Sunday, 6 February 2011

Khartoum divides

Rather than attract the sympathy of the general population in Khartoum the 30 January demonstrations were met with indifference, if not outright mockery in some instances. By-passers reportedly ridiculed the young demonstrators and challenged them to keep their ground in the face of police oppression if they were really seriously out to get power. Supposedly targeting the new menace at its roots the security apparatus arrested, imprisoned, and tortured at will, while the National Congress Party (NCP) politicians continued to propagate the new government line of retail reconciliation with the sectarian opposition parties.
If the news reports of al-Intibaha are anything to go by the NCP made quite a generous offer to the Umma chief, Sadiq al-Mahdi, over the weekend, the post of prime minister for Mr al-Mahdi, in addition to four ministerial portfolios for the Umma Party in the government to come.  Sadiq’s cousin, Mubarak al-Fadil, denied that such a pot was in the cooking, noting that the rumour was designed to divide the opposition alliance, and possibly stimulate the Democratic Unionist Party (DUP), the archrival of the Umma Party, into accepting a similar deal with the NCP. While al-Fadil’s argument is reasonable it is equally reasonable to assume sincere bilateral bargaining between the Umma and the NCP, one that is closer to materialisation than to failure.
In the same al-Intibaha a columnist criticized Sadiq’s nomination for prime minister as disastrously uncreative, given that Sadiq was a relic from an age bygone. His comment however on the nomination of Sadiq’s daughter, Miriam al-Mahdi, for the ministry of social welfare was more telling. Miriam, affluent and empowered by right of birth into the quasi-royal Mahdi family, in his judgement, would replace Amira al-Fadil, the current minister who hails from a humble village on the White Nile, historically subject to the domination of the Mahdi house. “The Omdurman folks, of course, are more deserving of ministerial posts than the rustic bumpkins. Is this not the mentality of those who rule across time?”
A respectable Sudanese sociologist, Haidar Ibrahim, took the same route, albeit in the opposite direction, in expressing his admiration for the sophisticated 30 January activists. Referring to the NCP clique Ibrahim wrote “..where it not for the Sudanese people who paid from their livelihood for your education you would be today just peasants or nomads roaming after goats, cattle, or camels in the White Nile or ..”. Ibrahim, as he repeatedly does, was giving voice to the urban elite’s prejudice against the NCP leaders as rural bumpkins who assumed power in a slip of history.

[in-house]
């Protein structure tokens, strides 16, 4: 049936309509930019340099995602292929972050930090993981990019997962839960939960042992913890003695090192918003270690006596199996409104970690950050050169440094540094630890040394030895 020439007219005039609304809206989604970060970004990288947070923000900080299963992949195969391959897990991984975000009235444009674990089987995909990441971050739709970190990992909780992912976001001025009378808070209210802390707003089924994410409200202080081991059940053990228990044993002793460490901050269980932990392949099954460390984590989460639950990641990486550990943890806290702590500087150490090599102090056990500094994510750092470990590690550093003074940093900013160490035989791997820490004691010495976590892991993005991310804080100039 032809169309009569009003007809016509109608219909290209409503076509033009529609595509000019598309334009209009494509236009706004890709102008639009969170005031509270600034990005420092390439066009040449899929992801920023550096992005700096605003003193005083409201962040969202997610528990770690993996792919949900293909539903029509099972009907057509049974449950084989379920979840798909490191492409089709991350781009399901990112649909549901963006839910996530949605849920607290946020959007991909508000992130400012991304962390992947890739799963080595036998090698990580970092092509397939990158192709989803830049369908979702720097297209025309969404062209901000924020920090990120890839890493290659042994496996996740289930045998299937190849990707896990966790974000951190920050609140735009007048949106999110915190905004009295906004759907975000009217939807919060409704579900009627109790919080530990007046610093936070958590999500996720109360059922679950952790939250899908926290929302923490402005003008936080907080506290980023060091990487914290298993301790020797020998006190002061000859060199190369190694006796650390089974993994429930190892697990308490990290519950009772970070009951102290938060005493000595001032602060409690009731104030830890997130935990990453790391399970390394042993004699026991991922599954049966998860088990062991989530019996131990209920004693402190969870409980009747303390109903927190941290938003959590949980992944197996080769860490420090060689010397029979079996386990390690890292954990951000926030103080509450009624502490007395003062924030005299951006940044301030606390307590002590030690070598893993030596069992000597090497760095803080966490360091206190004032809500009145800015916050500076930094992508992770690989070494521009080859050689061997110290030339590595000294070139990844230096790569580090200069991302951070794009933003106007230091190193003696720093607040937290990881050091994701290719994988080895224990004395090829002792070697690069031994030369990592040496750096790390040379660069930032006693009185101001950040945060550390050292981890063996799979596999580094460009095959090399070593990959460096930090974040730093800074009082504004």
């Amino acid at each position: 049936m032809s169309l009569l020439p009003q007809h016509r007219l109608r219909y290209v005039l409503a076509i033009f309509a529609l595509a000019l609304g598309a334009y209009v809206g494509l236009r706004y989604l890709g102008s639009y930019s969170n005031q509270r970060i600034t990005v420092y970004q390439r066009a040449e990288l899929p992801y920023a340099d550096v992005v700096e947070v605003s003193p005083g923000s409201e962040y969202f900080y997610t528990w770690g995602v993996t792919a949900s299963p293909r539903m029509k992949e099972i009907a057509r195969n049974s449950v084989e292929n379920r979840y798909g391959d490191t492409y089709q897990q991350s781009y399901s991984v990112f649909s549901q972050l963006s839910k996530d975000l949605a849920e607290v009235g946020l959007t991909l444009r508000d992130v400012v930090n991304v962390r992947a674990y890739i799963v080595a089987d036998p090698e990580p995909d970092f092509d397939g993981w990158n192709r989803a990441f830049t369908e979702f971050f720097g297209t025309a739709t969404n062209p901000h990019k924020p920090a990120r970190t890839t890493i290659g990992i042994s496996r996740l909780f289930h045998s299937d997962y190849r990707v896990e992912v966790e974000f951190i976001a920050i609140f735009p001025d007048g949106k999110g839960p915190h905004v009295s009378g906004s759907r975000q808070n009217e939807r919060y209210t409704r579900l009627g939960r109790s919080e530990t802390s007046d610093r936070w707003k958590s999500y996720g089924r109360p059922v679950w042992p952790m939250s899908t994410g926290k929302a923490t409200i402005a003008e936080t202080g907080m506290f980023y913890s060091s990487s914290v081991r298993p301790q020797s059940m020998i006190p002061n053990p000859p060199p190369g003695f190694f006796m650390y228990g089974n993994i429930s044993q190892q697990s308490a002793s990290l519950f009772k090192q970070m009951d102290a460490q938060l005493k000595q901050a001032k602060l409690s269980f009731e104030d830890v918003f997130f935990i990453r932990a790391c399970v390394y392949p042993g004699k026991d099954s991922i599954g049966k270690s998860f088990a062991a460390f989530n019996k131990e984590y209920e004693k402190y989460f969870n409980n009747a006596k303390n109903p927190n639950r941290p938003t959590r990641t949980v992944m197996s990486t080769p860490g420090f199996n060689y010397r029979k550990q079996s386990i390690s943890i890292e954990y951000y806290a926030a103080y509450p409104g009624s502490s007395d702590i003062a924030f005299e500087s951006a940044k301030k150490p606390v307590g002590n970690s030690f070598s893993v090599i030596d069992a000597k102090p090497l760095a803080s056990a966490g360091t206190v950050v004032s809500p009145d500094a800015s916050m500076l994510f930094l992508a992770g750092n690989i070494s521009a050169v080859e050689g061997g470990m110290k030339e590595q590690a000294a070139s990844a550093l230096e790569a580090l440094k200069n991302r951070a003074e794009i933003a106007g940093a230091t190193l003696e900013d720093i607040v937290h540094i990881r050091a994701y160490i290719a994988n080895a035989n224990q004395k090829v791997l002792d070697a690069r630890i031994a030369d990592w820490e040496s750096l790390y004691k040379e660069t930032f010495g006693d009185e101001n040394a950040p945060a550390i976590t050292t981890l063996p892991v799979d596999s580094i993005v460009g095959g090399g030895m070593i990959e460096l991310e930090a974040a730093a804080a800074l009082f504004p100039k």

The above is a demonstration of one dimension of the urban-rural divide in the Sudanese polity that is usually eclipsed by the ethnic distinction between centre and periphery. The polarisation in question is one between the established Khartoum urbanites, Westernised and historically privileged in the post-colony, and the new elite of migrant origin associated with the NCP which straddles this divide through the one party structure and the tentacles of a refashioned native administration in a manner that challenges and displaces the asymmetric relationship between the urban-based leadership of the sectarian parties and their rural clientele. For the ‘backward’ rural bumpkins, paraphrasing Ibrahim’s disregard, the NCP is nevertheless a venue of participatory democratisation vis-à-vis Sudan’s political establishment. 

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Creative Commons Licence
This work by Magdi El Gizouli is licensed under a Creative Commons Attribution-NonCommercial-NoDerivs 3.0 Unported License.